Nesting 101

Hello, Third Trimester!



Nesting isn’t just for the birds. And if you’re entering your third trimester, there’s a good chance you know it all too well. Nesting, the act of preparing for a little one’s arrival through sporadic bursts of energy coupled with unusually strong compulsions to clean or organize, can take on a life of its own, particularly in the last few weeks of pregnancy. For some women, nesting manifests itself in a desire to color code the sock drawers or alphabetize the medicine cabinet. For others, it may be found in an uncontrollable urge to tackle bigger feats, like cleaning out the garage or repainting the house. But according to research conducted at McMaster University, the impulse a pregnant woman feels to prepare her surroundings is an adaptive behavior stemming from a need to protect and control an environment as much as prepare it. This need for control is a key feature in preparing for childbirth.

“Nesting is not a frivolous activity,” says lead study author Marla Anderson, a graduate student within the Department of Psychology, Neuroscience & Behavior. "We have found that it peaks in the third trimester as the birth of the baby draws near and is an important task that probably serves the same purpose in women as it does in other animals.” She concludes, “Providing a safe environment helps to promote bonding and attachment between both the mother and infants."  

McMaster University psychology professor Mel Rutherford notes one of the greatest paradoxes of nesting in the third trimester is that women complain about feeling increasingly tired while performing a higher level of activity, confirming just how powerful the instinct can be. This productive surge is most likely to peak during weeks 38 to 39 of pregnancy, when adrenaline kicks into high gear, equipping a mother to nurture her child. But don’t worry if a drive to tame Mount Laundry or scrub the tile grout with a toothbrush hasn’t hit you. While nesting is common, it does not hit every woman nor does it determine how well you will parent. 

If you’ve caught the nesting bug, take advantage of it. This may be the longest amount of peace and quiet you will have for a while. Just make sure not to overdo it. Take frequent breaks, eat periodic snacks throughout the day and delegate heavy lifting, climbing ladders and using toxic chemicals or paints to outside helpers. Here are some important details you will want to cross off your list before your due date.

Stock the fridge.  Better yet, clean the fridge out first, tossing any items that have expired. Stock up on quick and easy snacks, as well as basics like fresh fruits and vegetables, pre-washed salad mixes, yogurt, milk and cheese. If Baby takes his time coming, restock the next week. 

Stock the pantry. Preparing for Baby’s arrival is kind of like preparing for a snowstorm: the last thing you want to do is go out in it (or with it, as the case may be) if you don’t absolutely have to. Do yourself a favor and pad the pantry early with staple items like canned soups, whole grain crackers, cereals, rice, pasta, nuts and dried fruit to avoid a hungry mom/cranky baby episode on aisle four.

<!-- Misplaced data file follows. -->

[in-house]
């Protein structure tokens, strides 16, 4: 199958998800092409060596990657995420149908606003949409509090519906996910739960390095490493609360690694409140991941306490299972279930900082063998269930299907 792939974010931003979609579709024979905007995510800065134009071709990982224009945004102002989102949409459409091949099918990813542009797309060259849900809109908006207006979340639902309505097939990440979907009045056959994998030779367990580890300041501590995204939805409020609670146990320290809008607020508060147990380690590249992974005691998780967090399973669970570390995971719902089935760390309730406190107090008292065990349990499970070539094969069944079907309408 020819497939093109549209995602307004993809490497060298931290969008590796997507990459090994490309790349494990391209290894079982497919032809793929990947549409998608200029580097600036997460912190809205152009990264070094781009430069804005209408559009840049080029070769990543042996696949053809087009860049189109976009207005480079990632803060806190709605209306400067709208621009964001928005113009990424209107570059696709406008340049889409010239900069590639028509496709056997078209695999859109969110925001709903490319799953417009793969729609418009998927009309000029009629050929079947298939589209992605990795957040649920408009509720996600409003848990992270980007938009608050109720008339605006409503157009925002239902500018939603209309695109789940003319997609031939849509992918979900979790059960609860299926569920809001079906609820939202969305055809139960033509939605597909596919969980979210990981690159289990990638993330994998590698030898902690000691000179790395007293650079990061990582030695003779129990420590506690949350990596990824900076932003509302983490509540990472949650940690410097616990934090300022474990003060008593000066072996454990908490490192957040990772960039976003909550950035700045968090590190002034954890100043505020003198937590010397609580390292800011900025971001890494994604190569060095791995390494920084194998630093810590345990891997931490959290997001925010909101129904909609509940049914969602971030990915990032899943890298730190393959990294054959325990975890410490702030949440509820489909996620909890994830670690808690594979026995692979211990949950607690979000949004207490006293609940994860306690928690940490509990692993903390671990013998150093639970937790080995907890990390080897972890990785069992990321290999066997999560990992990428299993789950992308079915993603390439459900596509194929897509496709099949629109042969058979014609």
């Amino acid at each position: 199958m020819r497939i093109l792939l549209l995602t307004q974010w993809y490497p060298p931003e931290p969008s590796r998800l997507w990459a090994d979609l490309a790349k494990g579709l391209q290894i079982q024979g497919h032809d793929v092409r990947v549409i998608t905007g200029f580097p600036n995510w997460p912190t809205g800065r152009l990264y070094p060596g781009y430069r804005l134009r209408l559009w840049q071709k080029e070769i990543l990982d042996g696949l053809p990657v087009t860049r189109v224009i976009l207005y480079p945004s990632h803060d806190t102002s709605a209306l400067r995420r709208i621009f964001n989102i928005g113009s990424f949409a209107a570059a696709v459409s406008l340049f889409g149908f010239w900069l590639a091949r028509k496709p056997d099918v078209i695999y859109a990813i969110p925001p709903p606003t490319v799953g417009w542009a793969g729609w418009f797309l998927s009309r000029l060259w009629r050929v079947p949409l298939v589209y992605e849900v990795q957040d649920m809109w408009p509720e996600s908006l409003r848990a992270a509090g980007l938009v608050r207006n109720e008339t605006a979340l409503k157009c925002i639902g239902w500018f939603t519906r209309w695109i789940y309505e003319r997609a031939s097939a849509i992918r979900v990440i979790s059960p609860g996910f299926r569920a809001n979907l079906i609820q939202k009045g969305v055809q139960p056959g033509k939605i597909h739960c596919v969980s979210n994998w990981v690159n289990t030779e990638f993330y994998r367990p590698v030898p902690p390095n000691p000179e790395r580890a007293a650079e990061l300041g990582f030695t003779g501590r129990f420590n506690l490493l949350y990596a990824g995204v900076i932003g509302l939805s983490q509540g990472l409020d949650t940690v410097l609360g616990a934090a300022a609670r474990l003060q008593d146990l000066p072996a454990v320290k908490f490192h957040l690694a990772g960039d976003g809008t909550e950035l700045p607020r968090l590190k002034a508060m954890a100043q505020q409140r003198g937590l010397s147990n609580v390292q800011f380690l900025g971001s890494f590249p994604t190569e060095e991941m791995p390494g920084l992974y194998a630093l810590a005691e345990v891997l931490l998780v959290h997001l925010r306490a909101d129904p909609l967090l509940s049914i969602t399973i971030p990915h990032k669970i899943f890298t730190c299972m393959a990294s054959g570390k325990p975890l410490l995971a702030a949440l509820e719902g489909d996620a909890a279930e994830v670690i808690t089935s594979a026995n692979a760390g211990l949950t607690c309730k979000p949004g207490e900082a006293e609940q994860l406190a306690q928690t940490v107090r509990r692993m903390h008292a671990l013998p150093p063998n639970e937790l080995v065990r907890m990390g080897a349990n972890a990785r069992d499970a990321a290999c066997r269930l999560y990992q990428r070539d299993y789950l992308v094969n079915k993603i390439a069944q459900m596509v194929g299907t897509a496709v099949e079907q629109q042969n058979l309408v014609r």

Stock the freezer. No one plans to have labor-related complications or a colicky baby. Do yourself a favor and promote yourself to off-duty chef when your little one comes. Take note of your family’s personal preferences and prepare favorites like lasagna, enchiladas, hearty soups and casseroles in bulk. If you run out of freezer room, allow that nesting impulse to bless someone else. Olathe mom of three Leslie Schmidt admits, “I made so many casseroles, I started giving them away.”

Stock up on baby supplies. Babies don’t really need much. Or do they? Conflicting answers abound depending on the family and expectation. Write out everything you will need for your little one’s arrival and fill in the gaps that have been missed in baby showers. Don’t forget small but important items like swaddling blankets, layering items, tiny nail clippers and a rectal thermometer. Also, remember the big items like choosing a pediatrician. The third trimester is the perfect time to get baby’s doctor lined up. 

Stock up on personal supplies. Baby supplies are a fun novelty, but don’t forget to have personal supplies on hand for your own changing body. Have Tucks medicated pads, ice packs, super absorbent maxi pads or Depends close by, as well as several pairs of soft, breathable granny panties you’re not emotionally attached to. Why? Your postpartum body will need time to transition back down to its new normal. Expect to use larger than normal pairs for a while that may need to be thrown out shortly thereafter due to blood and discharge stains. If you plan to breastfeed, make sure to have nursing pads, a good pump and lanolin, along with a collection of nursing tanks and bras on hand.

Stock the linen closet. Before you throw in the towel on nesting, throw washcloths, bed linens, throw rugs and, yes, all those bathroom towels (along with any other item that might otherwise not get washed frequently) in the wash. After all, your washer and dryer will be pulling double duty soon enough just getting spit stains out! 

Did You Know: According to the American Pregnancy Association, there are both internal and external factors at play throughout nesting. The urge to clean and organize, pregnant or not, is typically at an all-time high after long winter months of being cooped up indoors. It’s no surprise then that nesting impulses are strongest within mothers due in late spring and summer. Other outside motivational factors include boredom, frustration, excitement and the knowledge that time for projects will be more limited once Baby is born.

Lauren Greenlee nested before the arrival of each of her three boys. She and her family reside in Olathe.

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